The 100-Year Flood Of TIFs
Is there anything the Missouri Legislature could do to both reduce the abuse of tax subsidies in Missouri AND improve the environment? Well, yes, there is. The legislature needs to strongly consider expanding RSMo 99.847, a state statute that prohibits the use of Tax Increment Financing (TIF) in floodplains in Saint Charles County. That law needs to be expanded to the entire state.
Many Missourians recall the flooding in the summer of 1993. (I don’t; I was 5 years old and lived in Chicago.) Enormous floods led to extensive levee failures along the Mississippi and Missouri Rivers, especially in eastern Saint Charles County. Homes and businesses were quickly inundated, leading to millions of dollars in damage. Continued development in flood plains and inadequate levees mean there is a threat of a repeat of 1993. That is a problem, but the fact that we subsidize the development with poorly designed national flood insurance policy and local TIF is even worse.
According to federal law, all construction within flood plains must buy flood insurance through the National Flood Insurance Program (NFIP). However, developments built behind a “100-year flood levee” are not required to own flood insurance, so most do not. (A “100-year flood levee” is designed to withstand flood levels with a 1 percent — or once in 100 years — chance of occurring in a given year.)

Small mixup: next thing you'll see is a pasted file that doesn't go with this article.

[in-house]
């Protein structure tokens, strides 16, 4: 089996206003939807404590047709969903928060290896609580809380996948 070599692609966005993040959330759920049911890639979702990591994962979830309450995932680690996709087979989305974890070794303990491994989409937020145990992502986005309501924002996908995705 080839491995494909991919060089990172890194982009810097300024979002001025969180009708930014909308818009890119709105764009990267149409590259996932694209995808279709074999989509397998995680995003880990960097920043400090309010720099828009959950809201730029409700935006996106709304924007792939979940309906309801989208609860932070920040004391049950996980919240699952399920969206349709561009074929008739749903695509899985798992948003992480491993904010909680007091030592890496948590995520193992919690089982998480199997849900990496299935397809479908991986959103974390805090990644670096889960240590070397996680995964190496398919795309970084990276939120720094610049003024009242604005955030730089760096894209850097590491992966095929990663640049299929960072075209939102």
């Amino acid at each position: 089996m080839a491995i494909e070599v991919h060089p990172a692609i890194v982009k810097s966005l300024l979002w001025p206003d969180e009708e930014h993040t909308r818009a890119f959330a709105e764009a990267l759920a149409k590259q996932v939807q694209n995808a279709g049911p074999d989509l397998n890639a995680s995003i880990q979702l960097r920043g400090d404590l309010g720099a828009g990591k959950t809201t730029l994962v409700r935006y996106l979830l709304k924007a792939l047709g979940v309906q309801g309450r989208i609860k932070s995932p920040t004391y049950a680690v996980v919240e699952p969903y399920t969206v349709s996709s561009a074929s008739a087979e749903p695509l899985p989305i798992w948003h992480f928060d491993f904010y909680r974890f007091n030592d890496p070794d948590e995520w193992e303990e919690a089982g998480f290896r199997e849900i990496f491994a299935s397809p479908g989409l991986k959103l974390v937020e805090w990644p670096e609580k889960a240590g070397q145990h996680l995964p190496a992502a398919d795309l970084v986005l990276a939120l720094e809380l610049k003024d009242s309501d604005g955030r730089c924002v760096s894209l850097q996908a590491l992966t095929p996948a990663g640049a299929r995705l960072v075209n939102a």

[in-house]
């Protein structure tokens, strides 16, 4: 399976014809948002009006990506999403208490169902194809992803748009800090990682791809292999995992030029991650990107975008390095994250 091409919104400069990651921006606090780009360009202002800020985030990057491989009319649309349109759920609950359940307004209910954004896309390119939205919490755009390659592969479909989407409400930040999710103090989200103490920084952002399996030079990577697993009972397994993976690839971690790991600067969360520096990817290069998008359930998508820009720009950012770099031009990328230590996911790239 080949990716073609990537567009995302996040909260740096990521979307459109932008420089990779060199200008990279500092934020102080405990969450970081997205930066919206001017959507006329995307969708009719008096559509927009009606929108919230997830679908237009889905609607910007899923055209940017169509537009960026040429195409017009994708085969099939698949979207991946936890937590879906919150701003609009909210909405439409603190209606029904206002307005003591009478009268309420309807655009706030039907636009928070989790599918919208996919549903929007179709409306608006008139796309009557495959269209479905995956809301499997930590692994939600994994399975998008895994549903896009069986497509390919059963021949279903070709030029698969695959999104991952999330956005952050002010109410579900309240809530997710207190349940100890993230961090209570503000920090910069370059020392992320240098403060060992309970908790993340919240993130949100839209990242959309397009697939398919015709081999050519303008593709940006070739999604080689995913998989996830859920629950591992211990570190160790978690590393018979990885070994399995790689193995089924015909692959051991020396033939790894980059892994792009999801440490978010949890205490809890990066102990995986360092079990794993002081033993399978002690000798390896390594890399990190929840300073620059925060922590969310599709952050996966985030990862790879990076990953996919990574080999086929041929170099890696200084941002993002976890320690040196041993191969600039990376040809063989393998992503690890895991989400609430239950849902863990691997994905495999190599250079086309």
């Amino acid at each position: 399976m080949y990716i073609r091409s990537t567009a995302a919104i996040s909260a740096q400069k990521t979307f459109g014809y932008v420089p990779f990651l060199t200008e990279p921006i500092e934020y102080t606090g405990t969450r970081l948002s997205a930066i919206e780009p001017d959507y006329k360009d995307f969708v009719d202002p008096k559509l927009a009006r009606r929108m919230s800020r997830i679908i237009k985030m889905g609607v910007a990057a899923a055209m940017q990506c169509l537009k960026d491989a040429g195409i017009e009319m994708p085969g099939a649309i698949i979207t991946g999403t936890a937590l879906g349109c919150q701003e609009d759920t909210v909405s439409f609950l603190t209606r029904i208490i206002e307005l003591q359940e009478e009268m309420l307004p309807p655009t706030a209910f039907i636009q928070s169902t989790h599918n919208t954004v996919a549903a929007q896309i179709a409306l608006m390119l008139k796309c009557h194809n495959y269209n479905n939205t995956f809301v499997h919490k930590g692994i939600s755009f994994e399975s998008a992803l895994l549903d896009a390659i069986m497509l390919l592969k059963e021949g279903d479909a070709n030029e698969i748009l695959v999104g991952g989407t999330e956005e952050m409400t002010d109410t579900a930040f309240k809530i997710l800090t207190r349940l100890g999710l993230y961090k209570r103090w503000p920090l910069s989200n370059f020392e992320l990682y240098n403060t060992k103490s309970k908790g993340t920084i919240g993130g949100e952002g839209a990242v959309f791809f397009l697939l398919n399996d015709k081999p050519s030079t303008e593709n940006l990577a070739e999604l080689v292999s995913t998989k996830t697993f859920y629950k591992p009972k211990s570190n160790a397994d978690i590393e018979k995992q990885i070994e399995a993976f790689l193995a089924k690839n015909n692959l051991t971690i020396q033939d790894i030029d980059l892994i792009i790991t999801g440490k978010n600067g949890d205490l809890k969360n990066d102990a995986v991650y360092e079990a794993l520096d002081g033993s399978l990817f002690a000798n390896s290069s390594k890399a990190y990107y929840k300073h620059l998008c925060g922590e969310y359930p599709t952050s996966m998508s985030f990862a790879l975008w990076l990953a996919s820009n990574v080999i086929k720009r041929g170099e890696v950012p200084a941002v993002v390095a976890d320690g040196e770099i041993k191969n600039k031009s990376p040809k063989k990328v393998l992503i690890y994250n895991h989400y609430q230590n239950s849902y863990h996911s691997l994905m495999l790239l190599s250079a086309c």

As everyone learned in 1993 in Chesterfield, Saint Charles, Jefferson City, and many more parts of Missouri, even levees we think are solid may be no match for nature’s power. To make matters worse, thanks to local TIF-supported development in proven floodways, there are now even more developments in areas that were flooded in 1993. Many do not have flood insurance.
Rather than waiting for a disaster to wipe out millions in investments and property, Missouri and localities should consider disincentivizing further construction in inadequately protected floodways. One good way to do that is to expand the prohibition against TIF in floodplains. If you want to build in a floodplain, fine, but you are going to pay for it, not taxpayers.
Otherwise, Missouri taxpayers will inevitably bear even higher future costs in disaster relief.